I am Jeanie Ferguson, the founder and former owner of Flexibleflyers’ Aviary in Maryland.
For years I bred, raised and sold stunning quality Lady Gouldian Finches, and I have accumulated a great deal of knowledge on this topic.
Often I have heard that breeding Lady Gouldian finches is considered to be problematic. This website and my e-book are being created to assist you in getting set up easily so that you will enjoy the process of Gouldian finch breeding without becoming overwhelmed or discouraged.
I have raised primarily what are commonly called “normals,” (red heads, black heads, yellow heads, always with green backs).
Flexibleflyers’ Aviary did also produce a number of strong and healthy mutations. These common mutations raised at FFA were not produced by line breeding or in-breeding.
It is commonly accepted that those breeding practices more often than not produce weaker birds that often are unattractive and have other undesirable genetic abnormalities as well as usually shorter life spans.
Make sure to purchase your breeding pair from a reputable breeder. Start by locating the best known breeders in your area. If you are searching in the United States, you could contact The National Finch and Soft bill Society, ( www.nfss.org ), to get a list of clubs close to you.
You will then have no trouble acquiring healthy and strong birds from the very beginning. Look for bright smooth feathers, clear bright eyes without any discharge, an alert erect posture and nails of a safe length.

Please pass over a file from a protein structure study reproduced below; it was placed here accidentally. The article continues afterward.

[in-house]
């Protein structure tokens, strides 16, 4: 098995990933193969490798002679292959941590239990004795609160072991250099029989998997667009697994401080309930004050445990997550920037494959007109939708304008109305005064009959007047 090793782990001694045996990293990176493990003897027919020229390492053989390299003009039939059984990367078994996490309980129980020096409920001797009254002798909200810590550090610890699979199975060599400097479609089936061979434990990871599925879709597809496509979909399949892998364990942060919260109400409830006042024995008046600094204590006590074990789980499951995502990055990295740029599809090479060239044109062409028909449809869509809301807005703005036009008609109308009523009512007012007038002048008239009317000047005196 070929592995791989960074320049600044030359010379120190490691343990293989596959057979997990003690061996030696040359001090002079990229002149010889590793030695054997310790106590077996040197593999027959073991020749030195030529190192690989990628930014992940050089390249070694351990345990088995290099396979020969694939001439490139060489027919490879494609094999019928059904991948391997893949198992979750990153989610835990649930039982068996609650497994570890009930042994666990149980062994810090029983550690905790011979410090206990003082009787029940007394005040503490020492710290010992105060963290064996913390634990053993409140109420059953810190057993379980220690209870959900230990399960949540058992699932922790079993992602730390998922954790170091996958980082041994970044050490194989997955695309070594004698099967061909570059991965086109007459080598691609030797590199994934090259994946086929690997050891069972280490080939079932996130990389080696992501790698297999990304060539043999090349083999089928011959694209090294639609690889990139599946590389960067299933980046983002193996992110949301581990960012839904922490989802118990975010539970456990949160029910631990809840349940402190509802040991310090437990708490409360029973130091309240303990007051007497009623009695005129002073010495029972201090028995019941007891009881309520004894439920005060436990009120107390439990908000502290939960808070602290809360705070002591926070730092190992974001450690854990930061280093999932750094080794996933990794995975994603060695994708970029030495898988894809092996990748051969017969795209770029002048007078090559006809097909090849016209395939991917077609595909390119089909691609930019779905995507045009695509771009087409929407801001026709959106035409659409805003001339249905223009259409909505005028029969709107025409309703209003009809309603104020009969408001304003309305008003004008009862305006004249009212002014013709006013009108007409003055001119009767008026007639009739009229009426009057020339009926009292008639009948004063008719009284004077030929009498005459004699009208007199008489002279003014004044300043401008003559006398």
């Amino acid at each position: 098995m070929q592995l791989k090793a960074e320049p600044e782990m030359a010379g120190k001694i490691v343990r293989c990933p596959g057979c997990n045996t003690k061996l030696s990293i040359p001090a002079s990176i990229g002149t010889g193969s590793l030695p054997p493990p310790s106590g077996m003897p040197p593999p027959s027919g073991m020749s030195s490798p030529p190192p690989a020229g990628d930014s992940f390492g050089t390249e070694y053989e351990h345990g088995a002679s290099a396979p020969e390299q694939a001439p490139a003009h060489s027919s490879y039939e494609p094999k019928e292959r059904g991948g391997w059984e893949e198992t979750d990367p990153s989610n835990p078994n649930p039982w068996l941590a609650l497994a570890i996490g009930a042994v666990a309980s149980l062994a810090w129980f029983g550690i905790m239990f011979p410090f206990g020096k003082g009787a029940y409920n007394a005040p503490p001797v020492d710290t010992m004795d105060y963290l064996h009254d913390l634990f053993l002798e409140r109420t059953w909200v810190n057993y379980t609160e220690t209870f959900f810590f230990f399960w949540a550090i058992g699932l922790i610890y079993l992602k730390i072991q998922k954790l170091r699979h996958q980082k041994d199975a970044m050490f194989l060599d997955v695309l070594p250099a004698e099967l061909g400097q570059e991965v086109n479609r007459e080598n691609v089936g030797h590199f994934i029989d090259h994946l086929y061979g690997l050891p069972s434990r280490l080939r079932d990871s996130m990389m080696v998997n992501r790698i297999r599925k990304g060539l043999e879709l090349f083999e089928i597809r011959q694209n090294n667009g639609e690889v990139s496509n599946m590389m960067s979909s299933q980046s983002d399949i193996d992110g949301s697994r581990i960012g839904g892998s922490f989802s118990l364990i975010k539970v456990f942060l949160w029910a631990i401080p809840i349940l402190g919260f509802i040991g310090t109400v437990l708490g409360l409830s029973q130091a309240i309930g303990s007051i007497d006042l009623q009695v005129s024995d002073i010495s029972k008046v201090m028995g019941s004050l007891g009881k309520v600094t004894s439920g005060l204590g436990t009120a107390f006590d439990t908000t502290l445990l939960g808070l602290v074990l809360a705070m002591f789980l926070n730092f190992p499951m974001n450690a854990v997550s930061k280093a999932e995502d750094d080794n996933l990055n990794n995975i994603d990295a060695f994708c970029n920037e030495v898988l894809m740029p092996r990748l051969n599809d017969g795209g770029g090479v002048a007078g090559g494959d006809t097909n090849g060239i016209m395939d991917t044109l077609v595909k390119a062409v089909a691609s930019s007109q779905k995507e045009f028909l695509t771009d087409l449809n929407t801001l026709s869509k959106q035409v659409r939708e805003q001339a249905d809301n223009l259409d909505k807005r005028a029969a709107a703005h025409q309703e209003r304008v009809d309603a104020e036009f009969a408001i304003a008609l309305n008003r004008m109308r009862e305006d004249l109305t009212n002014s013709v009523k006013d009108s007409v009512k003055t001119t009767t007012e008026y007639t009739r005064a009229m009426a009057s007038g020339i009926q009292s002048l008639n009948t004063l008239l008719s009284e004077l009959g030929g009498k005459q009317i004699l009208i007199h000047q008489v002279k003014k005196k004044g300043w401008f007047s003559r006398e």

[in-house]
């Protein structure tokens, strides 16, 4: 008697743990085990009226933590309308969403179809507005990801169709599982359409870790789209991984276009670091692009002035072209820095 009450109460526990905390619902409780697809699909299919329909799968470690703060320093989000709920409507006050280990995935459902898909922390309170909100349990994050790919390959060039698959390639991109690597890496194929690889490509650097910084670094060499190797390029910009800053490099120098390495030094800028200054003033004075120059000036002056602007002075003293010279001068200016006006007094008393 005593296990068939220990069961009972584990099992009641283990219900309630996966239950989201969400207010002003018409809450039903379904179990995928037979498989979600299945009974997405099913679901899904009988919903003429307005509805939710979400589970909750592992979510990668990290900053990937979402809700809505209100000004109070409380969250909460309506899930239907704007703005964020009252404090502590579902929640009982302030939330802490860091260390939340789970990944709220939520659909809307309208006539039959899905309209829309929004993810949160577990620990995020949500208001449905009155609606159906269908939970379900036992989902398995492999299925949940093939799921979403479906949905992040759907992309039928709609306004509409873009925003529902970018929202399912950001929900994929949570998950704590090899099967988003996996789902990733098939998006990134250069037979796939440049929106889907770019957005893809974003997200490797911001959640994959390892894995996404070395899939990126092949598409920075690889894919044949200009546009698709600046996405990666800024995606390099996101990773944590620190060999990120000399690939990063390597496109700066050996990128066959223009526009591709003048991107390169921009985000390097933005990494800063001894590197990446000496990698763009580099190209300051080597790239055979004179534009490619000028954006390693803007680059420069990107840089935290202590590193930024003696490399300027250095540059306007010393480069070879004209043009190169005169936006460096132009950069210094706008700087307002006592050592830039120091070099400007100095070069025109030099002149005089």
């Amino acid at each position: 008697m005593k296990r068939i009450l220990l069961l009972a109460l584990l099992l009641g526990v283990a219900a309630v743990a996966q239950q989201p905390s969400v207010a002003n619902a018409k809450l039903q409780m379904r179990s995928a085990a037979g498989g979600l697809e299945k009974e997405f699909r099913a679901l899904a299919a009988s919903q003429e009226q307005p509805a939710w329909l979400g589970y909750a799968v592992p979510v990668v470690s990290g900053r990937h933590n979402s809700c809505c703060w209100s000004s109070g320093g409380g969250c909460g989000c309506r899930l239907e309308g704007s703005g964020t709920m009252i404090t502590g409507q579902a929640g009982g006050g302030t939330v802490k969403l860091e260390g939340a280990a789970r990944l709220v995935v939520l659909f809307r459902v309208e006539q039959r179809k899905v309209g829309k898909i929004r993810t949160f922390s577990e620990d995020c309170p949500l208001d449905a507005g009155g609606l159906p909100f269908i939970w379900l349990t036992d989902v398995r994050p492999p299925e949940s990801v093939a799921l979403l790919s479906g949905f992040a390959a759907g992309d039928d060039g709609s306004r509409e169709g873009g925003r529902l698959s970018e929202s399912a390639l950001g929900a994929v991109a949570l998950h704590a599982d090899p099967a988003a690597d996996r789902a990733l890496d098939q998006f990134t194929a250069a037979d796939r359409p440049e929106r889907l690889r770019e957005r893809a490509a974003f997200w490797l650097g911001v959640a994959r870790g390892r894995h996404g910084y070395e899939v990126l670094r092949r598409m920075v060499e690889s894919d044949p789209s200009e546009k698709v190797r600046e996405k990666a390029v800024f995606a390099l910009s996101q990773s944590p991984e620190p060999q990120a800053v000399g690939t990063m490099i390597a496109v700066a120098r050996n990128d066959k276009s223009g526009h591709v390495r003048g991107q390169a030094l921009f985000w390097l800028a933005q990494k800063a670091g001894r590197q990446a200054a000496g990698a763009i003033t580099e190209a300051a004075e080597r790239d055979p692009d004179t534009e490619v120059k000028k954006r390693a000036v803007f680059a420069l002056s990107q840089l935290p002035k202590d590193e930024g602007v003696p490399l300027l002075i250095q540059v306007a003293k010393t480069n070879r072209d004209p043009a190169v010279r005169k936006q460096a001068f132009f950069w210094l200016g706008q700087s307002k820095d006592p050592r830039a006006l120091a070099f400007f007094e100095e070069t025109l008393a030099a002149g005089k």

Avoid birds with ragged feather edges, bald spots, missing toes as well as those birds that are not alert or inquisitive when you approach their cage.
Successful breeding and rearing of Lady Gouldian finches in captivity requires duplicating for them, as much as possible, what the conditions would be in their native homes when they normally set about breeding.
Take care to use a cage in which your pair of Gouldians can get plenty of exercise and one that will provide space enough on perches for the future chicks.
As a rough guideline imagine your selected cage with six juveniles and two parents. Your mating pair may not have six chicks in one clutch, but it is entirely possible.
The correct sized cage should allow for each bird to hop around in a circle in one spot on their perches without bumping into each other. Have that picture in your mind when you go to buy the cage. You can see some examples of good cages on our Lady Gouldian Finch Resources section
Place the two perches as far apart as possible in the cage, but not so close to the back or side walls of the cage that the beautiful two, tapered tail feathers of the male in breeding plumage displays.
Since both male and female Gouldians like to perch and mostly occupy the top one third space of their cages, place the perches well above center. Now it’s time to start setting up the cage. First, gather all the necessary items that were listed in the section on cages.
Gouldian Finch Breeding - Optimal Temperatures
The proper temperature, humidity and lighting are very important issues to plan for when it’s time to set up for breeding.
An acceptable temperature for Lady Gouldian breeding pairs should be in the range 73 to77 degrees F, (23 to 25 degrees C), both day and night.
It can always be higher than 73 degrees, but not lower. Keep the humidity near the cage at a minimum of 55 to 65 percent.
Plan on acquiring a good humidifier and as mentioned before, buy one of the reptilian cage humidity gauges.
Be certain there are no drafts that would negatively impact your birds. Adequate lighting is another critical factor.
If you do not have enough natural sunlight, you must supplement. Be certain that the lighting you plan to obtain is labeled as being “full spectrum”. Bulbs or florescent tubes can be set on timers, and placed close to the breeding cages.